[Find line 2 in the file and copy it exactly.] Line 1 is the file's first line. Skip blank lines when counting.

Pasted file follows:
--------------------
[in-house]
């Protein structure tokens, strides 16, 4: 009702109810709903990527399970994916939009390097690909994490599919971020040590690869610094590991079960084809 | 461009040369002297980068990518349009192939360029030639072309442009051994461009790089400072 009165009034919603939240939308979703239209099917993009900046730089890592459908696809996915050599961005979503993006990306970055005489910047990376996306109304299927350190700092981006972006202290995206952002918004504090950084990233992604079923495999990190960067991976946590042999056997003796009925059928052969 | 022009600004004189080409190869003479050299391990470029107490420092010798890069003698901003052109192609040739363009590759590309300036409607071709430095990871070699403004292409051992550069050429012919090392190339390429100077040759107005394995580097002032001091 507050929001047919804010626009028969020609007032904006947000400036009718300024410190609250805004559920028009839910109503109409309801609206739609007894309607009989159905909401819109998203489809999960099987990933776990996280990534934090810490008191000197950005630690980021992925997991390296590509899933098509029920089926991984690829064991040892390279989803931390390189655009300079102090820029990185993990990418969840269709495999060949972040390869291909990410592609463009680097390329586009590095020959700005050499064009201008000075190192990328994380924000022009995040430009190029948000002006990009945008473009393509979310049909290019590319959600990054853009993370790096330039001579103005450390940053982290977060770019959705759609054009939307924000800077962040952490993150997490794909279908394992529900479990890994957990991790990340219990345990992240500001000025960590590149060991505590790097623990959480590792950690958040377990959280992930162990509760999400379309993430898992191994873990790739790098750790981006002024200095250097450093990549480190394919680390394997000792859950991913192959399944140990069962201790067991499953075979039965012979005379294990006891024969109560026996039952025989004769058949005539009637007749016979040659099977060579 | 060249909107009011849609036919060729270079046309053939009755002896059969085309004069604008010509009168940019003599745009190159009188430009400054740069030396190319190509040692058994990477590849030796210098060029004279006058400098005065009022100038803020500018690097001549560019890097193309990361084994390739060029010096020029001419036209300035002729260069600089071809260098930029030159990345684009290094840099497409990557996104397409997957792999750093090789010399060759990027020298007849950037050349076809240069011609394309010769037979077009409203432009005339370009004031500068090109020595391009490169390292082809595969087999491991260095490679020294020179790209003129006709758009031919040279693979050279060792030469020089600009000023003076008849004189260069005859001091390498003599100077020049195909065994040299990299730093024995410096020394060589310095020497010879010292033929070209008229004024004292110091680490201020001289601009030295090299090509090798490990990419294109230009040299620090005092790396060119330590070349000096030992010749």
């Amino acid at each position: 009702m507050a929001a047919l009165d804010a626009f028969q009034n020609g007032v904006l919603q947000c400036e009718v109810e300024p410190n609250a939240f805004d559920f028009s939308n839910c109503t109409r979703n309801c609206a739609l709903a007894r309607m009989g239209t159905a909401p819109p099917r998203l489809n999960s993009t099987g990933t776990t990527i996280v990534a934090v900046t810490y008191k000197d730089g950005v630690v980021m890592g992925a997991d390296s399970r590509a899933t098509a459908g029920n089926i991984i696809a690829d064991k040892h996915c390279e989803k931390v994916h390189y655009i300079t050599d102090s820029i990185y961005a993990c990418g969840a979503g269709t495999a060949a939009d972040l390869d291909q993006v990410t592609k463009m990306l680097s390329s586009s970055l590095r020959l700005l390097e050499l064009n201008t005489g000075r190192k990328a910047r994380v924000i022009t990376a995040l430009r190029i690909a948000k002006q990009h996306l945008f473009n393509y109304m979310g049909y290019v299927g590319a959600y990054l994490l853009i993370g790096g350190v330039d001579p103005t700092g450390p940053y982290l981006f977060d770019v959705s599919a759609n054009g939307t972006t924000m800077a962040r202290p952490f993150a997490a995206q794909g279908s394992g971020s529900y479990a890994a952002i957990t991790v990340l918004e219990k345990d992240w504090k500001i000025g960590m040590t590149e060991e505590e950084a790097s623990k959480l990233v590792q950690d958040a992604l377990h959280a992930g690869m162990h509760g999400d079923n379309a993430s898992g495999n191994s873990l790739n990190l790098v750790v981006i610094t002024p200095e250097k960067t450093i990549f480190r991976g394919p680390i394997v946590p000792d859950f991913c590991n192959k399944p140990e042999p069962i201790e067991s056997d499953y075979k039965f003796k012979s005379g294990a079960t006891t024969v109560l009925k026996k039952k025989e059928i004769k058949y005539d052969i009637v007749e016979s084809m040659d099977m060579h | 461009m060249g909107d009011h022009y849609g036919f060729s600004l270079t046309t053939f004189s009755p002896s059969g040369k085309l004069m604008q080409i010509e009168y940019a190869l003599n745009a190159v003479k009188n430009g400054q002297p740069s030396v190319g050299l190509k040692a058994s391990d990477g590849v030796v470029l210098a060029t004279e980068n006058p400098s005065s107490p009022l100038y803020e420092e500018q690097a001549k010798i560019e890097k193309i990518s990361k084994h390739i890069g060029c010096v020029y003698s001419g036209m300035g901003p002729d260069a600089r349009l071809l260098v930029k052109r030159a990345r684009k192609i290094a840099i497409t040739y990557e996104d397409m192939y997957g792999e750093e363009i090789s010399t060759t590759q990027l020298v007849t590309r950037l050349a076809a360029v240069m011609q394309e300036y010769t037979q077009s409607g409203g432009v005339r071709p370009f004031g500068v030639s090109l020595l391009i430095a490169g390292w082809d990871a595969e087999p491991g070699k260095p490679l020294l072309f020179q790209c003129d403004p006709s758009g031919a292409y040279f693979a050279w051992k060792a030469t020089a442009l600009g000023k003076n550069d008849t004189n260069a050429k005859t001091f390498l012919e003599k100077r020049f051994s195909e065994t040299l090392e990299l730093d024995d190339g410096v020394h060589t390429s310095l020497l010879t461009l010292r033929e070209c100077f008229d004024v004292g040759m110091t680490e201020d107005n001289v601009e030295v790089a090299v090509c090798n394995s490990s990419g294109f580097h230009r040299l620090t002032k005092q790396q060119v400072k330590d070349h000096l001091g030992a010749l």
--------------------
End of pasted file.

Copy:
């Protein structure tokens, strides 16, 4: 009702109810709903990527399970994916939009390097690909994490599919971020040590690869610094590991079960084809 | 461009040369002297980068990518349009192939360029030639072309442009051994461009790089400072 009165009034919603939240939308979703239209099917993009900046730089890592459908696809996915050599961005979503993006990306970055005489910047990376996306109304299927350190700092981006972006202290995206952002918004504090950084990233992604079923495999990190960067991976946590042999056997003796009925059928052969 | 022009600004004189080409190869003479050299391990470029107490420092010798890069003698901003052109192609040739363009590759590309300036409607071709430095990871070699403004292409051992550069050429012919090392190339390429100077040759107005394995580097002032001091 507050929001047919804010626009028969020609007032904006947000400036009718300024410190609250805004559920028009839910109503109409309801609206739609007894309607009989159905909401819109998203489809999960099987990933776990996280990534934090810490008191000197950005630690980021992925997991390296590509899933098509029920089926991984690829064991040892390279989803931390390189655009300079102090820029990185993990990418969840269709495999060949972040390869291909990410592609463009680097390329586009590095020959700005050499064009201008000075190192990328994380924000022009995040430009190029948000002006990009945008473009393509979310049909290019590319959600990054853009993370790096330039001579103005450390940053982290977060770019959705759609054009939307924000800077962040952490993150997490794909279908394992529900479990890994957990991790990340219990345990992240500001000025960590590149060991505590790097623990959480590792950690958040377990959280992930162990509760999400379309993430898992191994873990790739790098750790981006002024200095250097450093990549480190394919680390394997000792859950991913192959399944140990069962201790067991499953075979039965012979005379294990006891024969109560026996039952025989004769058949005539009637007749016979040659099977060579 | 060249909107009011849609036919060729270079046309053939009755002896059969085309004069604008010509009168940019003599745009190159009188430009400054740069030396190319190509040692058994990477590849030796210098060029004279006058400098005065009022100038803020500018690097001549560019890097193309990361084994390739060029010096020029001419036209300035002729260069600089071809260098930029030159990345684009290094840099497409990557996104397409997957792999750093090789010399060759990027020298007849950037050349076809240069011609394309010769037979077009409203432009005339370009004031500068090109020595391009490169390292082809595969087999491991260095490679020294020179790209003129006709758009031919040279693979050279060792030469020089600009000023003076008849004189260069005859001091390498003599100077020049195909065994040299990299730093024995410096020394060589310095020497010879010292033929070209008229004024004292110091680490201020001289601009030295090299090509090798490990990419294109230009040299620090005092790396060119330590070349000096030992010749």